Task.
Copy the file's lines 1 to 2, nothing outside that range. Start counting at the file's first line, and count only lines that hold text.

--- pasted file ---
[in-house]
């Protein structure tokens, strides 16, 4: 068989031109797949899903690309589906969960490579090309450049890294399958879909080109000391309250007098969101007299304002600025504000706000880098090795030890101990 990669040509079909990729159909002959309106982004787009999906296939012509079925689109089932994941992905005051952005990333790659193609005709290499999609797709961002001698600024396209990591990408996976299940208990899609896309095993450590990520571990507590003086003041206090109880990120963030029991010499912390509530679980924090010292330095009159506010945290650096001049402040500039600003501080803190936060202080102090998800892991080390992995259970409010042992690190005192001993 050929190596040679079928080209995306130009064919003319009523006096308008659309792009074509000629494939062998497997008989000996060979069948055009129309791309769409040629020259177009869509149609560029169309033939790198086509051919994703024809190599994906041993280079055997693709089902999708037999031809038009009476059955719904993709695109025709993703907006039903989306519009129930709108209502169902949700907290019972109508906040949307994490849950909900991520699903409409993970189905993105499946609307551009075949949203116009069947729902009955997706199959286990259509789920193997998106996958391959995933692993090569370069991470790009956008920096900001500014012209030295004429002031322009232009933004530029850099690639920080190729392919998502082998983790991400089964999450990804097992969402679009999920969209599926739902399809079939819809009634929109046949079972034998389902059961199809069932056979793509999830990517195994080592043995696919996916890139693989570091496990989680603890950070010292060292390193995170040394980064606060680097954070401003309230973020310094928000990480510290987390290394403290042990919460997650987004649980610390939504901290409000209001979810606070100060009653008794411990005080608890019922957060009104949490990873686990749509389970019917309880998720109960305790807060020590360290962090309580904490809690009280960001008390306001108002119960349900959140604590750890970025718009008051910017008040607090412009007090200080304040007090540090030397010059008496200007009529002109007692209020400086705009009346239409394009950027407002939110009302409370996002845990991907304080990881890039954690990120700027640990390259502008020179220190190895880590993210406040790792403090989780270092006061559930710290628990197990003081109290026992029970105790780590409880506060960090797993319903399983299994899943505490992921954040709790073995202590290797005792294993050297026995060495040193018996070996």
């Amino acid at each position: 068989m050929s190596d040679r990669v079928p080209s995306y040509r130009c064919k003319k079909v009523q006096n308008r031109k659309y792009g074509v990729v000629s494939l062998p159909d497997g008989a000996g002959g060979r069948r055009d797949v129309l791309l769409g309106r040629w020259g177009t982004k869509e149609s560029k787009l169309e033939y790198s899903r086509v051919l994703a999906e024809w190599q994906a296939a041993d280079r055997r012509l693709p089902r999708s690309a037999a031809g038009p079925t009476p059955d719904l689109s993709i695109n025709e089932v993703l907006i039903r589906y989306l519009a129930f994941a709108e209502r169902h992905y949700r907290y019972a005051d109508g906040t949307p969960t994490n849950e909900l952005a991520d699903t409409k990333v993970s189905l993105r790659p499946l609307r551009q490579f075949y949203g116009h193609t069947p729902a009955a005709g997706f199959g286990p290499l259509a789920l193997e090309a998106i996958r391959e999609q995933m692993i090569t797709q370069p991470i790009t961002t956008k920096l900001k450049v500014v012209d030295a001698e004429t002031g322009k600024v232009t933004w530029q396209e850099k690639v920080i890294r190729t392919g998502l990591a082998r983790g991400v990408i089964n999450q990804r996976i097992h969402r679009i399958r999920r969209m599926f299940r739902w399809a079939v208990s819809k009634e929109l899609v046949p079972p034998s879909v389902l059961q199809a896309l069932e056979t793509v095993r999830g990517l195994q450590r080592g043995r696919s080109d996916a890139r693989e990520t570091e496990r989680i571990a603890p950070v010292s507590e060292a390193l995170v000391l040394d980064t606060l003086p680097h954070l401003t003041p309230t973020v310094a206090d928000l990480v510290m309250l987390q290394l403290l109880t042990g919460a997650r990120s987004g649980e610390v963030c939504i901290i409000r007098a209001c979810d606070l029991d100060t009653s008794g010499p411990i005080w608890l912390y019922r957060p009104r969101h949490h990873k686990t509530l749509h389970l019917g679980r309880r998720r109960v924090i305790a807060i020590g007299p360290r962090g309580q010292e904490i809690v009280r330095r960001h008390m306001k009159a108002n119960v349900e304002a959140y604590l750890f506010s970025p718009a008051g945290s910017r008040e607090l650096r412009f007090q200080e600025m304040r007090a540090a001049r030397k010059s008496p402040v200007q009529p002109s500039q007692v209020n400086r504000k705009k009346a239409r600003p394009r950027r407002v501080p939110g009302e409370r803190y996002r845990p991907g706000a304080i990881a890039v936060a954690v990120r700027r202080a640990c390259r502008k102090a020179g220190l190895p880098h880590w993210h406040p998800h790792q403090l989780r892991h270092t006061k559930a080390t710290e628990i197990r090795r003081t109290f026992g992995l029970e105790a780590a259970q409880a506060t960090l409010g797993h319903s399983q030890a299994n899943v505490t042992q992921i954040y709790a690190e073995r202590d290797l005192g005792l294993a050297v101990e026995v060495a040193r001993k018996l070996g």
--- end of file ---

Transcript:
[in-house]
């Protein structure tokens, strides 16, 4: 068989031109797949899903690309589906969960490579090309450049890294399958879909080109000391309250007098969101007299304002600025504000706000880098090795030890101990 990669040509079909990729159909002959309106982004787009999906296939012509079925689109089932994941992905005051952005990333790659193609005709290499999609797709961002001698600024396209990591990408996976299940208990899609896309095993450590990520571990507590003086003041206090109880990120963030029991010499912390509530679980924090010292330095009159506010945290650096001049402040500039600003501080803190936060202080102090998800892991080390992995259970409010042992690190005192001993 050929190596040679079928080209995306130009064919003319009523006096308008659309792009074509000629494939062998497997008989000996060979069948055009129309791309769409040629020259177009869509149609560029169309033939790198086509051919994703024809190599994906041993280079055997693709089902999708037999031809038009009476059955719904993709695109025709993703907006039903989306519009129930709108209502169902949700907290019972109508906040949307994490849950909900991520699903409409993970189905993105499946609307551009075949949203116009069947729902009955997706199959286990259509789920193997998106996958391959995933692993090569370069991470790009956008920096900001500014012209030295004429002031322009232009933004530029850099690639920080190729392919998502082998983790991400089964999450990804097992969402679009999920969209599926739902399809079939819809009634929109046949079972034998389902059961199809069932056979793509999830990517195994080592043995696919996916890139693989570091496990989680603890950070010292060292390193995170040394980064606060680097954070401003309230973020310094928000990480510290987390290394403290042990919460997650987004649980610390939504901290409000209001979810606070100060009653008794411990005080608890019922957060009104949490990873686990749509389970019917309880998720109960305790807060020590360290962090309580904490809690009280960001008390306001108002119960349900959140604590750890970025718009008051910017008040607090412009007090200080304040007090540090030397010059008496200007009529002109007692209020400086705009009346239409394009950027407002939110009302409370996002845990991907304080990881890039954690990120700027640990390259502008020179220190190895880590993210406040790792403090989780270092006061559930710290628990197990003081109290026992029970105790780590409880506060960090797993319903399983299994899943505490992921954040709790073995202590290797005792294993050297026995060495040193018996070996």